At Twitch, we have been successful in delivering ultra-low-latency streams to millions of viewers. However, as we drive towards near-second latency, we are finding that existing adaptation algorithms are not able to keep up - smaller player buffers do not provide enough time to respond to changing network conditions. We see this as a key challenge blocking the streaming community from reducing latency at scale.
While there are several new adaptation algorithms, which aim to solve the challenges of low-latency streaming, we believe that our challenge addresses a new set of problems. These problems are based on our experience with delivering low-latency streaming at scale:
As a rule, the player buffer, measured in seconds, must be less than the latency it is targeting. When latency is in the 1-second range, players will have less than a second to adapt to bandwidth drops, packet losses, etc.
Variable Playback Rate
Low-latency players manipulate the media playback rate in order to maintain a latency target. When the player falls behind, it speeds up this rate - consequently, the player’s buffer is prevented from growing past the latency target. Buffer-based algorithms like BOLA struggle to upswitch when the buffer is not allowed to grow.
Minimum Delay Chunked-Transfer Downloading
Our challenge adds the constraint that the player makes an early request for the segments to be sent in chunked-transfer mode - meaning that the player requests the segment before the first chunk is available. This effectively removes the round-trip time (RTT) from the segment request, resulting in an even download rate once frames begin streaming. We have found that clustering-based bandwidth estimation algorithms, such as the one used in ACTE, do not perform well when data arrives in an even cadence as opposed to in bursts.
Unstable Network Conditions
Real-world network conditions, especially on mobile networks, are often unstable. A client’s bandwidth tends to fluctuate during the playback. Players are challenged with balancing the number of bitrate switches against preventing rebuffering.
Clients watching the same stream (or a different stream from the same server) may be competing for the same resources - if a client is too greedy, it risks degrading the experience of other viewers on the network. Adaptation algorithms should minimize their network usage to avoid causing bottlenecks.
Task, Dataset and Test Environment
The purpose of this challenge is to design an adaptation algorithm tailored towards HTTP chunked transfer streaming in the near-second (1-2s) latency range. It should minimize rebuffering while maximizing bandwidth utilization given the considerations above. The algorithm must also be fair to other clients viewing the same stream - its performance should not come at the expense of another. The proposed algorithm must be implementable on the web and within an HTML5-based player.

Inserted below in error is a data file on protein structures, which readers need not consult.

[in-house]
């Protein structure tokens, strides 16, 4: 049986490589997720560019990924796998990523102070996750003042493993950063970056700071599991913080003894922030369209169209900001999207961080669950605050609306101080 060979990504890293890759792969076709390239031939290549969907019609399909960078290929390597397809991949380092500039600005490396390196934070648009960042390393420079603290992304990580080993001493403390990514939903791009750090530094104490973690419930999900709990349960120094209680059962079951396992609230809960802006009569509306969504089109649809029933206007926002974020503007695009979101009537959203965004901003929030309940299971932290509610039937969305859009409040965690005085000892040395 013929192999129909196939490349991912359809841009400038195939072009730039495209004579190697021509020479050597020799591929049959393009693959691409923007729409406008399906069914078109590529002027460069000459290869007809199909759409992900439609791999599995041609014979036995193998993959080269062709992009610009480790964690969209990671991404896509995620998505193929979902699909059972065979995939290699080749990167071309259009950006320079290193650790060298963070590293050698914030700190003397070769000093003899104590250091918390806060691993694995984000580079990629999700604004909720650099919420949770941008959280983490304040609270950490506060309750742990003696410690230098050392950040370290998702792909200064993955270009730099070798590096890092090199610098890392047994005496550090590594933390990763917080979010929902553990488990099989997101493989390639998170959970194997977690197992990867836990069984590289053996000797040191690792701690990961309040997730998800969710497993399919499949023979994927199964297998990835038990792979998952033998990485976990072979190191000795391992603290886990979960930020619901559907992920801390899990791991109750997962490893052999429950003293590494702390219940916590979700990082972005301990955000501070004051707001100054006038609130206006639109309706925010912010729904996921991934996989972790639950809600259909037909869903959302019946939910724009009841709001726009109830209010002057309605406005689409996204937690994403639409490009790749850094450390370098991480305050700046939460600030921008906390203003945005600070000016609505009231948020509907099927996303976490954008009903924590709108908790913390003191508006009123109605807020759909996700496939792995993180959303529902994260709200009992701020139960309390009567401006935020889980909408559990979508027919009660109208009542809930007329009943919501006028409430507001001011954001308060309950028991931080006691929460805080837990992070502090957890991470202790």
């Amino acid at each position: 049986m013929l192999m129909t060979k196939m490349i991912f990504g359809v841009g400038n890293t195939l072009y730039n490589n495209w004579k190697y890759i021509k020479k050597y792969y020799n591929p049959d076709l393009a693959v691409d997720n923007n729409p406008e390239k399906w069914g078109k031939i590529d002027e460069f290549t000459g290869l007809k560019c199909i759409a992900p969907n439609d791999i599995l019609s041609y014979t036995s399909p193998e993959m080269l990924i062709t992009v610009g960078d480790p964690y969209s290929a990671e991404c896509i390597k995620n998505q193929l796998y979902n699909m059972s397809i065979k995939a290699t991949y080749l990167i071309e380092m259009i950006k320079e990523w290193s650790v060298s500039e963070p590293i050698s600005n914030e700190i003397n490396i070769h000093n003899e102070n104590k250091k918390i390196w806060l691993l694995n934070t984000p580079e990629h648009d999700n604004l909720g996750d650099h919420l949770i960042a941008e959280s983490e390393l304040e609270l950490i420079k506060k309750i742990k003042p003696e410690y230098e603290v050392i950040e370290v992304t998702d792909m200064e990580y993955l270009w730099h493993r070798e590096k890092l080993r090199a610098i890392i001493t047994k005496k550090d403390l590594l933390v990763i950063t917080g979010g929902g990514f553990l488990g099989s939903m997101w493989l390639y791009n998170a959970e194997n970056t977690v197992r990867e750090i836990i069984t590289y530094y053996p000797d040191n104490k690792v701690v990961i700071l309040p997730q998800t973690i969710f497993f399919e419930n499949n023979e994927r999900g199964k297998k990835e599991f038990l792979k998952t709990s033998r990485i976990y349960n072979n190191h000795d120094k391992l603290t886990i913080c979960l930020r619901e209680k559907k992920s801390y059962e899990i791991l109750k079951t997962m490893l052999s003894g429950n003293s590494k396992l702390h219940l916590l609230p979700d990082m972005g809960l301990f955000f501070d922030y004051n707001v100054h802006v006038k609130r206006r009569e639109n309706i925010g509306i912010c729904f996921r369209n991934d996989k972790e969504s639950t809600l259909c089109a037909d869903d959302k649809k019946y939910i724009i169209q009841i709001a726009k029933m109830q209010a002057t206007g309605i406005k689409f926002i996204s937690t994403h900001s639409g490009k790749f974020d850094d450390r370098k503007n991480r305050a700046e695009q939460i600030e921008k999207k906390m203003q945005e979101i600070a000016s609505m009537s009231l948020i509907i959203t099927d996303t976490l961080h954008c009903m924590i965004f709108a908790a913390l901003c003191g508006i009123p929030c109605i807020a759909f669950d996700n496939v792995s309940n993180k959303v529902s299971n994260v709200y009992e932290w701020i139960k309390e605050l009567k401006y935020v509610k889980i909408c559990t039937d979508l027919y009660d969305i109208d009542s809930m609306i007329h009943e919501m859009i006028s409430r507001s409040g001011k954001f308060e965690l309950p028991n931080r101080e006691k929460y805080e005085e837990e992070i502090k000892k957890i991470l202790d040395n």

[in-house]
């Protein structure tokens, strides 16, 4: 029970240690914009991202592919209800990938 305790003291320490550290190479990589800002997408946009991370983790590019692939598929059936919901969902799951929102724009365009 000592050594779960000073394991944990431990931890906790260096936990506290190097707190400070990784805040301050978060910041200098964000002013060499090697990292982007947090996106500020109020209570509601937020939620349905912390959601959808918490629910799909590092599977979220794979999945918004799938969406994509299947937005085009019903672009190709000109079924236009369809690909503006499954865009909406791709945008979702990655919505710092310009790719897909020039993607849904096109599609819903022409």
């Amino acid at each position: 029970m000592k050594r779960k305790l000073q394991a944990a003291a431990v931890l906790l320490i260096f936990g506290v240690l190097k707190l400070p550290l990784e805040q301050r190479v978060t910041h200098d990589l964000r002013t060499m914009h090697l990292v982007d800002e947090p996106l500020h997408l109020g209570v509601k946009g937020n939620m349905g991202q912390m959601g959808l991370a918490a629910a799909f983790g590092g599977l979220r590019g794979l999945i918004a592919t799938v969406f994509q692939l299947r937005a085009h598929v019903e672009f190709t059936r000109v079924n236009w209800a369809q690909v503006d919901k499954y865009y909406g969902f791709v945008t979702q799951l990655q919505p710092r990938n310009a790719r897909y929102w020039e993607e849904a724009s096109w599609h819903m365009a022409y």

In order to standardize and streamline development, Twitch will be providing a testbed against which to evaluate implementations. While not yet finalized, it will be web-based with a development build of an open-source player such as Dash.js or Hls.js. A test stream will also be provided, along with network profiles which reproduce our representative conditions. Over the coming weeks, more detailed information will be posted on this page.
The efficacy of the proposed algorithm will be evaluated based upon the following criteria (not in order):
- Average selected bitrate (Mbps)
- Average buffer occupancy (s)
- Average live latency (s)
- Average number of bitrate switches
- Average number of stalls
- Average stall duration (s)
The criteria above will be fed into a QoE model (such as ITU-T Rec. P.1203 QoE, see this for example) to produce a single score which will be used to compare the implementations. The score of Twitch player will form the baseline score. We have not yet decided on which model to use but this will be provided when the test data is released. Algorithms will also be evaluated on their fairness; the exact methodology will be provided when the dataset is released.
- Submission: Mar. 27, 2020
- Acceptance notification: Apr. 22
- Camera-ready submission: May 1
- Entry presentations: During the MMSys week
Submissions should provide enough details for the implemented algorithm in a short technical paper, prepared according to the guidelines provided for the Open Dataset and Software Track. A link to the code (preferably a GitHub project) must also be included in the paper.
The authors will be notified after a review process and the authors of the accepted papers need to prepare a camera-ready version, so that their papers can be published by ACM Digital Library.
Winners are to be chosen by a committee appointed by the challenge organizers and results will be final. If contributions of sufficient quality are not received, then some or all of the awards may not be granted. The challenge is open to any individual, commercial or academic institution.